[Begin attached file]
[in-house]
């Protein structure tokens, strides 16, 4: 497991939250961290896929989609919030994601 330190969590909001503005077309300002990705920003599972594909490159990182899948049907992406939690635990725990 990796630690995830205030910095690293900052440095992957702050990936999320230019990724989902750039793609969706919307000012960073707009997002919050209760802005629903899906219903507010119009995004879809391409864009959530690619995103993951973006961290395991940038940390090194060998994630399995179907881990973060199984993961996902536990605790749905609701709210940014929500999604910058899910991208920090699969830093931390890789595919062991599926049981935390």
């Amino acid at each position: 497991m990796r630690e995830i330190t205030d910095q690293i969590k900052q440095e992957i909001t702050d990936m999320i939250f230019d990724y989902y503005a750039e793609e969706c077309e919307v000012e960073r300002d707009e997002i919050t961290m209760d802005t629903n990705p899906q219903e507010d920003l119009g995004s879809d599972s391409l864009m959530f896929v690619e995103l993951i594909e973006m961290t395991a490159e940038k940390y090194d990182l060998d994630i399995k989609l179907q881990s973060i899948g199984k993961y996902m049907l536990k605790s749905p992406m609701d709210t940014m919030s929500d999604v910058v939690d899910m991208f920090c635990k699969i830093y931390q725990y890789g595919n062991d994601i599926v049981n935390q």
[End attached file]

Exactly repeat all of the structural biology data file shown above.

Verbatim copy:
[in-house]
């Protein structure tokens, strides 16, 4: 497991939250961290896929989609919030994601 330190969590909001503005077309300002990705920003599972594909490159990182899948049907992406939690635990725990 990796630690995830205030910095690293900052440095992957702050990936999320230019990724989902750039793609969706919307000012960073707009997002919050209760802005629903899906219903507010119009995004879809391409864009959530690619995103993951973006961290395991940038940390090194060998994630399995179907881990973060199984993961996902536990605790749905609701709210940014929500999604910058899910991208920090699969830093931390890789595919062991599926049981935390």
């Amino acid at each position: 497991m990796r630690e995830i330190t205030d910095q690293i969590k900052q440095e992957i909001t702050d990936m999320i939250f230019d990724y989902y503005a750039e793609e969706c077309e919307v000012e960073r300002d707009e997002i919050t961290m209760d802005t629903n990705p899906q219903e507010d920003l119009g995004s879809d599972s391409l864009m959530f896929v690619e995103l993951i594909e973006m961290t395991a490159e940038k940390y090194d990182l060998d994630i399995k989609l179907q881990s973060i899948g199984k993961y996902m049907l536990k605790s749905p992406m609701d709210t940014m919030s929500d999604v910058v939690d899910m991208f920090c635990k699969i830093y931390q725990y890789g595919n062991d994601i599926v049981n935390q």